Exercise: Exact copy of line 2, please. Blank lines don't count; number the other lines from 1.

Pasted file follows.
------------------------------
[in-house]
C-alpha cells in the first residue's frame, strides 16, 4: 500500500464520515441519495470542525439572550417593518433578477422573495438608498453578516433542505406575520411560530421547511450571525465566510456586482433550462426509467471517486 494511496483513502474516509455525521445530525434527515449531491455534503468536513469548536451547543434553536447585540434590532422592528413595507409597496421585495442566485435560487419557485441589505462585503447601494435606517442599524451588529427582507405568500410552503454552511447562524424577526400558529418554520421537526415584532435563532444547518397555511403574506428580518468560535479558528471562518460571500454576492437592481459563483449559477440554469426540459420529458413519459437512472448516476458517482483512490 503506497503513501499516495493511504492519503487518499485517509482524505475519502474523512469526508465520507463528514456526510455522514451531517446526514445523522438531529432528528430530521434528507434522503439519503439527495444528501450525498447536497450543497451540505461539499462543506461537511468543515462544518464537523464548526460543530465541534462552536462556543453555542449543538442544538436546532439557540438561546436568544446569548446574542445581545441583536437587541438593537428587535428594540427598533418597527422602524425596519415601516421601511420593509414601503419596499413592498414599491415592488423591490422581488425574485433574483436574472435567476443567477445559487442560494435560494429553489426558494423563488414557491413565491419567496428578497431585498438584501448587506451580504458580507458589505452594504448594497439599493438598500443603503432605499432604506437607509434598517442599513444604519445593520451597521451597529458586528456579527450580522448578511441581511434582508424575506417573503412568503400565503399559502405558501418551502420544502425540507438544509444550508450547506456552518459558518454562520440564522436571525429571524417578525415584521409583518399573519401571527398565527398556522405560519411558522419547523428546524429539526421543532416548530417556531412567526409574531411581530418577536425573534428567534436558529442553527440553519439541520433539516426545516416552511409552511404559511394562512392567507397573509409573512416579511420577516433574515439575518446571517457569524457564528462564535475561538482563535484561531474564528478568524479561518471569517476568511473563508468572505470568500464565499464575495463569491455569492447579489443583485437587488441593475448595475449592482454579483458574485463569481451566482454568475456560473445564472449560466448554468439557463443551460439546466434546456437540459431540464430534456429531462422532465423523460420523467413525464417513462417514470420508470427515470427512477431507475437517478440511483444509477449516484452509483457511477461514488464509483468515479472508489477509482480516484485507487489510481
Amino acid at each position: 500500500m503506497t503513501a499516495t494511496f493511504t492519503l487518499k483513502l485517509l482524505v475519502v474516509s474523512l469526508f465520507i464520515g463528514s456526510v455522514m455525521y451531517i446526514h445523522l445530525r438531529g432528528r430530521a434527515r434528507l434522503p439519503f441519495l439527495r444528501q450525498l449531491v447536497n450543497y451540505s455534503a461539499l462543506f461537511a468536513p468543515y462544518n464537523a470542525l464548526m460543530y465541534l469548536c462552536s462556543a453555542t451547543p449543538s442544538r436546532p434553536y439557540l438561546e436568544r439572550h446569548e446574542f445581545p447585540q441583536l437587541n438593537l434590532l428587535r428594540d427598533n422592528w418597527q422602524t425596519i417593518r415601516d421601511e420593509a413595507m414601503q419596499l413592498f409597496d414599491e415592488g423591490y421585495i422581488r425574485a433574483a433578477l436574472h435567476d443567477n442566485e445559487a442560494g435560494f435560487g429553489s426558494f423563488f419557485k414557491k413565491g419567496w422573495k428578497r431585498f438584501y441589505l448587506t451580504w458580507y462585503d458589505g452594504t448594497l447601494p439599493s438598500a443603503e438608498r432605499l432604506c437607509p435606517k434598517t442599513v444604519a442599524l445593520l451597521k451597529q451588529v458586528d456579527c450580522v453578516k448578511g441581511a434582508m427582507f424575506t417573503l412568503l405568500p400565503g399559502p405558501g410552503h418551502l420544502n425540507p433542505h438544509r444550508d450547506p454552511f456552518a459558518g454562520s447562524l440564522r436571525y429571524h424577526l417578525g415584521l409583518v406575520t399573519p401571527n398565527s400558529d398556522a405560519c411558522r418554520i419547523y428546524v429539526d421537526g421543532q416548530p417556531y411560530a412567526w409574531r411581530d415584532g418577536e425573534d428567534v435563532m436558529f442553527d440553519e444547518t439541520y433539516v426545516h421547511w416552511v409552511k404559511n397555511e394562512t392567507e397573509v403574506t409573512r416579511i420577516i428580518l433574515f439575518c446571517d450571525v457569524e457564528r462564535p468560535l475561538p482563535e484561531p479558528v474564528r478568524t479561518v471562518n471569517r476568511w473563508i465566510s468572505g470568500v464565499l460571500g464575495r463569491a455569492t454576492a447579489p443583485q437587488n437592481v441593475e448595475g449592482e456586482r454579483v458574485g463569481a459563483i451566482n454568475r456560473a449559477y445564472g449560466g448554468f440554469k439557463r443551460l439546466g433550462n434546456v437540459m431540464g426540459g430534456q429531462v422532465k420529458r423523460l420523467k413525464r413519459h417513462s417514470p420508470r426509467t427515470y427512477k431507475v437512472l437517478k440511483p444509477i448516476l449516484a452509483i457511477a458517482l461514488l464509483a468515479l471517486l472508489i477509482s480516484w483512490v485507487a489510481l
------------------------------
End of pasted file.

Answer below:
C-alpha cells in the first residue's frame, strides 16, 4: 500500500464520515441519495470542525439572550417593518433578477422573495438608498453578516433542505406575520411560530421547511450571525465566510456586482433550462426509467471517486 494511496483513502474516509455525521445530525434527515449531491455534503468536513469548536451547543434553536447585540434590532422592528413595507409597496421585495442566485435560487419557485441589505462585503447601494435606517442599524451588529427582507405568500410552503454552511447562524424577526400558529418554520421537526415584532435563532444547518397555511403574506428580518468560535479558528471562518460571500454576492437592481459563483449559477440554469426540459420529458413519459437512472448516476458517482483512490 503506497503513501499516495493511504492519503487518499485517509482524505475519502474523512469526508465520507463528514456526510455522514451531517446526514445523522438531529432528528430530521434528507434522503439519503439527495444528501450525498447536497450543497451540505461539499462543506461537511468543515462544518464537523464548526460543530465541534462552536462556543453555542449543538442544538436546532439557540438561546436568544446569548446574542445581545441583536437587541438593537428587535428594540427598533418597527422602524425596519415601516421601511420593509414601503419596499413592498414599491415592488423591490422581488425574485433574483436574472435567476443567477445559487442560494435560494429553489426558494423563488414557491413565491419567496428578497431585498438584501448587506451580504458580507458589505452594504448594497439599493438598500443603503432605499432604506437607509434598517442599513444604519445593520451597521451597529458586528456579527450580522448578511441581511434582508424575506417573503412568503400565503399559502405558501418551502420544502425540507438544509444550508450547506456552518459558518454562520440564522436571525429571524417578525415584521409583518399573519401571527398565527398556522405560519411558522419547523428546524429539526421543532416548530417556531412567526409574531411581530418577536425573534428567534436558529442553527440553519439541520433539516426545516416552511409552511404559511394562512392567507397573509409573512416579511420577516433574515439575518446571517457569524457564528462564535475561538482563535484561531474564528478568524479561518471569517476568511473563508468572505470568500464565499464575495463569491455569492447579489443583485437587488441593475448595475449592482454579483458574485463569481451566482454568475456560473445564472449560466448554468439557463443551460439546466434546456437540459431540464430534456429531462422532465423523460420523467413525464417513462417514470420508470427515470427512477431507475437517478440511483444509477449516484452509483457511477461514488464509483468515479472508489477509482480516484485507487489510481